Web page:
Michael Ruppert is a former LAPD detective who is best known for his theories on CIA drug trafficking. Those theories--namely, that the CIA was behind the crack cocaine epidemic in America's inner cities--briefly made headlines in mainstream newspapers in 1996, and Ruppert is hoping for a sequel. Since 9/11, he has toured the country discussing how the Bush administration, Enron, Israeli intelligence, the Pakistani ISI, the Saudis, and Osama bin Laden were behind the terrorist attacks. Ruppert's theories are lucrative. Chip Berlet, who studies conspiracism as a senior analyst at Public Research Associates, a progressive group, told me that Ruppert speaks regularly to sold-out crowds.
"As you may know, I'm involved with Mike Ruppert of From the Wilderness," McKinney says in her "Democracy Is Under Attack" speech. From the Wilderness is the title of Ruppert's newsletter and website. McKinney probably got the idea that the USS Abraham Lincoln was "really in San Diego harbor" when Bush landed on it in May 2003 from Ruppert. So, too, her idea that Bush and his friends stood to profit from the 9/11 attacks, which she expands upon in another manifesto, the March 2002 "Thoughts on Our War Against Terrorism":
Former President Bush sits on the board of the Carlyle Group. The Los Angeles Times reports that on a single day last month, Carlyle earned $237 million selling shares in United Defense Industries, the Army's fifth-largest contractor. The stock offering was well timed: Carlyle officials say they decided to take the company public only after the Sept. 11 attacks.
Such ideas figure prominently in The Truth and Lies of 9/11, a videotaped lecture that Ruppert delivered at Portland State University on November 28, 2001. The lecture is 135 minutes long. It feels much longer. In it, Ruppert talks about the CIA, the Bush administration, the Carlyle Group, UNOCAL oil pipelines in Afghanistan, the Mossad, and--go figure--orange juice. The bottom line is that the Bush administration knew about the 9/11 attacks in advance and allowed them to happen for profit. Also, the "world financial system" is on the brink of "collapse."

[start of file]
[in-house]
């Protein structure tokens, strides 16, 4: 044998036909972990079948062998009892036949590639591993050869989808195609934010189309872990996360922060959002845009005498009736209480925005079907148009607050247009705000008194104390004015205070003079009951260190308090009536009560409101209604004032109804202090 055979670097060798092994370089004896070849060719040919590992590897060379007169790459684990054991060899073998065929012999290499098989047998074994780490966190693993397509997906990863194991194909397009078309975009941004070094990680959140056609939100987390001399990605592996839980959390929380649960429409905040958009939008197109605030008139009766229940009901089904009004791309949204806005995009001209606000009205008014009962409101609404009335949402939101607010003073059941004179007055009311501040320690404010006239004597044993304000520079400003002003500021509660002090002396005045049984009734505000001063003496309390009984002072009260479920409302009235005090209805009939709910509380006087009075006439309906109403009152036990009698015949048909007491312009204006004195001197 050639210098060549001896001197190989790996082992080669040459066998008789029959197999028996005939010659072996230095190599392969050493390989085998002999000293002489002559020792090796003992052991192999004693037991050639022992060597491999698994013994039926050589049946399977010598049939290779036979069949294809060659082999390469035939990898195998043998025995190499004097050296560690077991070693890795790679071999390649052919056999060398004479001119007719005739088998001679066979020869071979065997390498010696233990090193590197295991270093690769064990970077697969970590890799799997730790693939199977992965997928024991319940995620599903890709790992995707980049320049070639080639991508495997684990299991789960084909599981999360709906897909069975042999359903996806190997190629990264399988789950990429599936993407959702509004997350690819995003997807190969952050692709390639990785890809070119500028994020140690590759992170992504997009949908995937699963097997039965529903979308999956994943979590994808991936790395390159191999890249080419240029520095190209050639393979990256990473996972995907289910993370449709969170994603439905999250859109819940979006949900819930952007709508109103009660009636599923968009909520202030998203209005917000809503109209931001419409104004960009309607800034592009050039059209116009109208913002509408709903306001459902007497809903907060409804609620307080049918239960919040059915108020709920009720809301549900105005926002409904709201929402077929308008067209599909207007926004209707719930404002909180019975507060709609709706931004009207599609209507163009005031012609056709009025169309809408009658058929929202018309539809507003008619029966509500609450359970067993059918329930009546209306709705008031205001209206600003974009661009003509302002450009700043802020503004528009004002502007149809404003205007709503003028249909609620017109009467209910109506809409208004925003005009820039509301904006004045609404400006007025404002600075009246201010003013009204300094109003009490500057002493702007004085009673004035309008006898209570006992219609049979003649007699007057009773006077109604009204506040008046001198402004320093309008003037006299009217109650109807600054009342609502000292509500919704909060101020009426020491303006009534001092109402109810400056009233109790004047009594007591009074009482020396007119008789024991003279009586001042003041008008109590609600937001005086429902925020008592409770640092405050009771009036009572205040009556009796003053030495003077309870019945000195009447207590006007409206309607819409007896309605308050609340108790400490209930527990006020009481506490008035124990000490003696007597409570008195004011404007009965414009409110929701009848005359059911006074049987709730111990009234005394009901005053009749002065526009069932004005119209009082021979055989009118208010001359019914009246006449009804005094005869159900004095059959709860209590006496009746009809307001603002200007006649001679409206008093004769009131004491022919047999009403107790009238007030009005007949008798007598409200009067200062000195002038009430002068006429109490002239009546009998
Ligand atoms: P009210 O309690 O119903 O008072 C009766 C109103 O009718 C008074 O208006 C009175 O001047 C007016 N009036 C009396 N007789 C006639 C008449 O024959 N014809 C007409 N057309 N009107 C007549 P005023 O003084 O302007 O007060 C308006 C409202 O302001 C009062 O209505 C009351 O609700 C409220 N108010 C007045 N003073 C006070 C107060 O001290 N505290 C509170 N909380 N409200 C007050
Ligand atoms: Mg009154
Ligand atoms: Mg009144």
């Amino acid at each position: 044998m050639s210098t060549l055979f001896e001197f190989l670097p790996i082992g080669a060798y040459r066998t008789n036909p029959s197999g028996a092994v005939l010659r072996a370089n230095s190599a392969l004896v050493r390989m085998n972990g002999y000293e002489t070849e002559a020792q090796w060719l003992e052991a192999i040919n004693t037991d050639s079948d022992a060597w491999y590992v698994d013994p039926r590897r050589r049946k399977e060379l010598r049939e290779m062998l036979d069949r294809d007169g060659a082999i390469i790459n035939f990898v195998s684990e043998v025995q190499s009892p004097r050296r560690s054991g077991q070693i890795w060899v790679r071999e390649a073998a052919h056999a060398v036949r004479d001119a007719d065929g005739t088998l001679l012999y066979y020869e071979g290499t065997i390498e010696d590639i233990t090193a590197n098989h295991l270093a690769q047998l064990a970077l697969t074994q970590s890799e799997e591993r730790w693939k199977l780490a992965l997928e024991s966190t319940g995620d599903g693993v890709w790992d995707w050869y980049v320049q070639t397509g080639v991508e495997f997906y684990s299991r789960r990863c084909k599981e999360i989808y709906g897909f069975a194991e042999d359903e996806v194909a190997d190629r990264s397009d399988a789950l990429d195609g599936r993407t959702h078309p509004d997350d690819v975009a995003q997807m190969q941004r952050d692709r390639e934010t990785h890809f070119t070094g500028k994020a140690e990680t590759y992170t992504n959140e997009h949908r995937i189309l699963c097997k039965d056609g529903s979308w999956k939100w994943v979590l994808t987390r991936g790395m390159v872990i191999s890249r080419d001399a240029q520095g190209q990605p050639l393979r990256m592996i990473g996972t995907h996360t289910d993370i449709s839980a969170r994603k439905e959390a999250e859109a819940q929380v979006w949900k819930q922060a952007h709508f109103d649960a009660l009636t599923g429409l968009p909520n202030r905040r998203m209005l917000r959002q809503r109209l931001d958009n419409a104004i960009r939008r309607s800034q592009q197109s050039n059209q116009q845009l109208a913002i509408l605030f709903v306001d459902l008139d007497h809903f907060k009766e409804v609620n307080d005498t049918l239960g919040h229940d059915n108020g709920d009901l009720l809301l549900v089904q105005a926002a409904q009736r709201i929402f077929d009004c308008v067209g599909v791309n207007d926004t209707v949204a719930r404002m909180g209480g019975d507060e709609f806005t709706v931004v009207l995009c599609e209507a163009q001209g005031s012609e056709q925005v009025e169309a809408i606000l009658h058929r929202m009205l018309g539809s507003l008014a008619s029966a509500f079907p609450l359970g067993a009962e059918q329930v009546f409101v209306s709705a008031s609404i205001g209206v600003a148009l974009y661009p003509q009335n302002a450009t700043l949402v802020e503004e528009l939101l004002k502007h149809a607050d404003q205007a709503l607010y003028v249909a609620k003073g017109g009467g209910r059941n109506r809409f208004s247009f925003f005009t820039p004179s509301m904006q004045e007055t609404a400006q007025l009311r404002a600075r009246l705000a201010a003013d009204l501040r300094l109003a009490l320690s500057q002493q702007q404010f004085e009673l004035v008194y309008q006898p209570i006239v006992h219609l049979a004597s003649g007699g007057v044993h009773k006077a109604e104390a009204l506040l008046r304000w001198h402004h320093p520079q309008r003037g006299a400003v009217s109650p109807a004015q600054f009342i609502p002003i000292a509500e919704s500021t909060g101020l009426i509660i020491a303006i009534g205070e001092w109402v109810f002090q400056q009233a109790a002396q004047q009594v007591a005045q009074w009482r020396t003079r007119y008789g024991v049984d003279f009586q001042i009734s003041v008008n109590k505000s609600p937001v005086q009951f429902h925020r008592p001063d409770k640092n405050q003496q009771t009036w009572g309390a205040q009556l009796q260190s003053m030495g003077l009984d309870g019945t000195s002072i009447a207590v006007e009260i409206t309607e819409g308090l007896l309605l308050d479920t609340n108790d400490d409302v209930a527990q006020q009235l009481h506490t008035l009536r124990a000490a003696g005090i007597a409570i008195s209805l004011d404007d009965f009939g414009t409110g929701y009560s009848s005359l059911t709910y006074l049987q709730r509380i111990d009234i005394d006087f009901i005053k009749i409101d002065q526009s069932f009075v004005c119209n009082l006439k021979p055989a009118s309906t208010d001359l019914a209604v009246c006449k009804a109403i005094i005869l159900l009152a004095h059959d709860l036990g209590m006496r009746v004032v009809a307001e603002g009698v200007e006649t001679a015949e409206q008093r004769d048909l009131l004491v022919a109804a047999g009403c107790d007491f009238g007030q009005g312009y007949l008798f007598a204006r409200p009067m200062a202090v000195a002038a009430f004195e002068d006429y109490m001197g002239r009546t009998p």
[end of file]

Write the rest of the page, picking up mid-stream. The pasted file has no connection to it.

In its apocalyptic overtones, in its internationalist plot, in its view that apparent enemies are secretly collaborating, Ruppert's The Truth and Lies of 9/11 is a textbook conspiracy theory. It is also a vehicle for Cynthia McKinney. She utters the penultimate line, and it's a doozy. "The American people," she says, "might have a criminal syndicate running their government."
"It's a sinkhole," said Chip Berlet, when I first asked him about these conspiracy theories. He sounded a note of regret about McKinney. "A lot of McKinney's complaints about the government are standard progressive fare."
But which ones? Her conspiracy theories, or her hard-left politics? In truth, the line between the two is increasingly difficult to discern. I bought my copy of The Truth and Lies of 9/11 last June, at the "Take Back America" conference for progressive and Democratic activists in Washington, D.C. In a ballroom nearby, in earshot of the bookstand where Ruppert's video was being sold, Hillary Clinton and George Soros delivered keynote speeches. A few weeks after the conference, Michael Moore's Fahrenheit 9/11, which glibly hints at possible government foreknowledge of the terrorist attacks, was screened for the Senate Democratic caucus at the Uptown Theater in Washington. The film received a standing ovation.
Maybe all of this helps explain why Cynthia McKinney got her seat back. Maybe when McKinney shared her disturbing theories about President Bush in 2002, she was not so much falling off the edge of progressive politics as anticipating it. And she shows no signs of slowing down. "I will probably get in trouble for what I've said to you tonight," McKinney told her audience at the Abyssinian Baptist Church in 2003. "But it won't be the first time I get in trouble for telling the truth. And I'll continue to tell the truth. As I have said before, I won't sit down and I won't shut up." Too bad.
Matthew Continetti is a reporter at The Weekly Standard.